On March 30, 1994, a parole violation hearing was held before an administrative law Judge (ALJ). The ALJ admitted the evidence resulting from the search of the residence over defense counsel's objection. *fn2 Appellee argued that the agents' conduct violated his right against unreasonable searches and seizures. When asked by the ALJ to explain the legal guidelines established for him to conduct the search, Agent Mundro responded:
Any individual under the supervision of the Pennsylvania Board of Probation and Parole can have his residence searched by representatives of the Board with or without the homeowner's permission if this is the parolee or probationer's approved residence. I was merely informing [Appellee's] mother that we were going to search, and I asked her to please show us where his bedroom was. We also have the right to search any common living areas in the residence.
Agent Mundro was also asked whether he had been advised by someone that shotguns and rifles were in the house. He stated:
As speaking with [Agent] Gallo prior to making the arrest of [Appellee], he [Agent Gallo] indicated that there may be firearms in the home. I don't recall that we discussed specifically what types of firearms we might find, but we definitely did discuss the fact that there may be some in the home.
R. at 69a. Agent Mundro further stated that he did not recall the source of the information regarding the existence of the firearms. Id.
Appellee testified that he did not know the guns were in the home since his mother informed him that they had been removed. Mr. McDaniel testified that the guns belonged to him. He explained that he was aware that firearms were not permitted in Appellee's approved residence, and that he therefore removed the firearms from the gun closet and secured them under the couch in anticipation of giving them to his brother.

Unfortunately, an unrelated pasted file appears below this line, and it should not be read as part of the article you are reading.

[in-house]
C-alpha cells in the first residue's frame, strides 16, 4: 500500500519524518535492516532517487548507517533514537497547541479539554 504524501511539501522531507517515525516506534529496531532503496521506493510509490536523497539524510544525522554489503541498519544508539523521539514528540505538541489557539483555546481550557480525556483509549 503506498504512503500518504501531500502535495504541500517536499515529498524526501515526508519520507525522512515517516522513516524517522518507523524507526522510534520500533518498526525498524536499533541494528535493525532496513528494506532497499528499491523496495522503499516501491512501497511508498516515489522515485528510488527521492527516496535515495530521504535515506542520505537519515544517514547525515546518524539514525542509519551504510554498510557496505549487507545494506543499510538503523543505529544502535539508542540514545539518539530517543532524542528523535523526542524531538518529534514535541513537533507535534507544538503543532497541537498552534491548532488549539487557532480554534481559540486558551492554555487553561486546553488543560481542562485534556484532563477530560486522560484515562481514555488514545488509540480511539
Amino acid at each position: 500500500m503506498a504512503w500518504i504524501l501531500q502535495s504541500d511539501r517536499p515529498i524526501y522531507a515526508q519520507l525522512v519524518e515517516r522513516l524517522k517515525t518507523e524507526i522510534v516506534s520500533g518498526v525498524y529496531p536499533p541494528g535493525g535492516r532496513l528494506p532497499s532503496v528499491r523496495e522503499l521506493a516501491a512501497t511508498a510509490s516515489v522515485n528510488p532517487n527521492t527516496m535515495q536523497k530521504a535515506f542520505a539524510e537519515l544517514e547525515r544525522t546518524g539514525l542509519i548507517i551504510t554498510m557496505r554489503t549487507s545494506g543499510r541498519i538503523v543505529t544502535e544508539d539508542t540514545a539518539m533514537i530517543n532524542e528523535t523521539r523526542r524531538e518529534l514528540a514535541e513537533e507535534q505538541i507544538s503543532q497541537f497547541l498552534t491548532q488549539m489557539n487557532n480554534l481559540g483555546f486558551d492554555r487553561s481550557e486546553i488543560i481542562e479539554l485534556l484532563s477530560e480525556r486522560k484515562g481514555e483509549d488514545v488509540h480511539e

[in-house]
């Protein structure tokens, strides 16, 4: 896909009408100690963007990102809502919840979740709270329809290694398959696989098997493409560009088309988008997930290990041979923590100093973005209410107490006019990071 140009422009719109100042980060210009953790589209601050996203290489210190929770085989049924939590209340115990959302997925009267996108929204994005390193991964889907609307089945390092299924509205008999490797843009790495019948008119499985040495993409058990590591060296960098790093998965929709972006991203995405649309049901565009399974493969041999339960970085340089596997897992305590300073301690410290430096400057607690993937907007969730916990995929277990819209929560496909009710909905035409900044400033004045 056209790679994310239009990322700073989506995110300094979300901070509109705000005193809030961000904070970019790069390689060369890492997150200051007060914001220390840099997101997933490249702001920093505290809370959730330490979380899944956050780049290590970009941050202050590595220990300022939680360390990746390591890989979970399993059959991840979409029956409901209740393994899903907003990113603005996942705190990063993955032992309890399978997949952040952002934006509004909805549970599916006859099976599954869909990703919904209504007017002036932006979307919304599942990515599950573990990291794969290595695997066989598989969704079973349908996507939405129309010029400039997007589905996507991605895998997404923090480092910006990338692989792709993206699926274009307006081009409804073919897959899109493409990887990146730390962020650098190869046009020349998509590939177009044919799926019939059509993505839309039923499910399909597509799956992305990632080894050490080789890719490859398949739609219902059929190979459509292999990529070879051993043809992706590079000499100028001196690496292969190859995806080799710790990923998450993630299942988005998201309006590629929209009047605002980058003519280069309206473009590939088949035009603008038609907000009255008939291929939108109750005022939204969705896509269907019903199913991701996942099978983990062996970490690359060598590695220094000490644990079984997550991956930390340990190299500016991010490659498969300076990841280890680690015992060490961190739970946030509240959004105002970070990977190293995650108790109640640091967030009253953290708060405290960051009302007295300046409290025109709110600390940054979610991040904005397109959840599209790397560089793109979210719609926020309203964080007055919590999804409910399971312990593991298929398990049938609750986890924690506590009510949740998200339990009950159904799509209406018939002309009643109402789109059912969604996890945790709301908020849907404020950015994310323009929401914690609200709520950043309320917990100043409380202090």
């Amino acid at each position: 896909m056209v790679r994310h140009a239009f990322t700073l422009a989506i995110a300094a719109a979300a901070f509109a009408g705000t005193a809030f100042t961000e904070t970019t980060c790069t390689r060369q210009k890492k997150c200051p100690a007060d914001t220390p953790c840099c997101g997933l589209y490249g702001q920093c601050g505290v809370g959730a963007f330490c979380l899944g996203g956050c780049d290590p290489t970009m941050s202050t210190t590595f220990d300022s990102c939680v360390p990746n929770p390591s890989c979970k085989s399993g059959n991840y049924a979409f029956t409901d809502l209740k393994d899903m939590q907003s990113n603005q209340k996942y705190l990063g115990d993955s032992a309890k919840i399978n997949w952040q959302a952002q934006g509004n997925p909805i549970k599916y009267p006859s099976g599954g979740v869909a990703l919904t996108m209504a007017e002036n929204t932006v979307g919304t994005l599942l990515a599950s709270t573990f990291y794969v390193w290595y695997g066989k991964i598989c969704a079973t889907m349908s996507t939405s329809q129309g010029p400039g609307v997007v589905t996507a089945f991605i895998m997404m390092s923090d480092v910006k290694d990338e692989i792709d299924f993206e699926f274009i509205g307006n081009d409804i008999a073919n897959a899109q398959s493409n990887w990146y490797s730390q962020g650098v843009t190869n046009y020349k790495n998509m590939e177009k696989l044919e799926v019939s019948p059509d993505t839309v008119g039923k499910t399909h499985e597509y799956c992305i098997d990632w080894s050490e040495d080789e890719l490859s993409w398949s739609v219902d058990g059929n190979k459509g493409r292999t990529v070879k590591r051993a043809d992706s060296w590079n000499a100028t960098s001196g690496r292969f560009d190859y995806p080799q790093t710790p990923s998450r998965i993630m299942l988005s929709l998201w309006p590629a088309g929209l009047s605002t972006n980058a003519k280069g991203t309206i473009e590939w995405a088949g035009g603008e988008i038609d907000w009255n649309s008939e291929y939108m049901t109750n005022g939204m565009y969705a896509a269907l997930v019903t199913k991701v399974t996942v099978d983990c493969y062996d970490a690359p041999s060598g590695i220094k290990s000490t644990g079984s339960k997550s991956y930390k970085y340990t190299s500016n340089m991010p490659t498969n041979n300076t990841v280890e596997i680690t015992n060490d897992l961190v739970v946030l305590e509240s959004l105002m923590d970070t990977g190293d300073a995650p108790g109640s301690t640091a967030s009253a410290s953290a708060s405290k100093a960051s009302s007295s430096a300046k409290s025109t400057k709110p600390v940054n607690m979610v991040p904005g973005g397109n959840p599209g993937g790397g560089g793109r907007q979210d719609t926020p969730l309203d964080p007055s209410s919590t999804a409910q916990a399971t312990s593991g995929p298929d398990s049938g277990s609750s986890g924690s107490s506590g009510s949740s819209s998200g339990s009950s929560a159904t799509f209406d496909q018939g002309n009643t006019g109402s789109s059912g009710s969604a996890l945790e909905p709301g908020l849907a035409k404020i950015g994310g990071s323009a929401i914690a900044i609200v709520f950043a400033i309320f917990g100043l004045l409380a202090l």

On June 6, 1994, the Board recommitted Appellee to serve 36 months backtime. It found that sufficient evidence supported all the violations concerning the possession of weapons and the consumption of alcohol. On September 6, 1994, the Board modified its previous decision by adding two aggravating reasons for its decision: (1) that Appellee had committed multiple violations and, (2) that he is considered a threat. Appellee sought administrative relief from the Board which was denied on November 8, 1994.
Appellee then appealed to the Commonwealth Court, contending inter alia, that the ALJ admitted evidence resulting from the search of the residence in violation of his Fourth Amendment rights. The Commonwealth Court reversed and remanded. Relying primarily on Commonwealth v. Pickron, 535 Pa. 241, 634 A.2d 1093 (1993), the court concluded that a parole agent may not conduct a warrantless search of a parolee's residence in the absence of the consent of the owner or a statutory framework that satisfies the reasonableness requirement of the Fourth Amendment. It found that the consent provision in Appellee's parole agreement did "not comport with the dictates of Pickron." Commonwealth Court Opinion at 14 n.3. Applying a balancing test, the court further held that the exclusionary rule was applicable to the instant parole revocation hearing because the deterrence of unlawful police conduct substantially outweighed the injury which would result from excluding the evidence obtained from Mundro's illegal search of Appellee's residence. *fn3 On May 15, 1996, we granted the Commonwealth's petition for allowance of appeal.
In an en banc opinion filed on July 1, 1996, the Commonwealth Court overruled its decision in this case "to the extent that it [held] that a balancing test applies and that evidence from the warrantless search should have been excluded from the parole revocation hearing." Kyte v. Pennsylvania Board of Probation and Parole, 680 A.2d 14, 18 n.8 (Pa. Commw. 1996). *fn4 The en banc panel in Kyte found that it was well-established that the exclusionary rule was inapplicable to parole revocation hearings. It quoted extensively from our decision in Commonwealth v. Kates, 452 Pa. 102, 305 A.2d 701 (1973).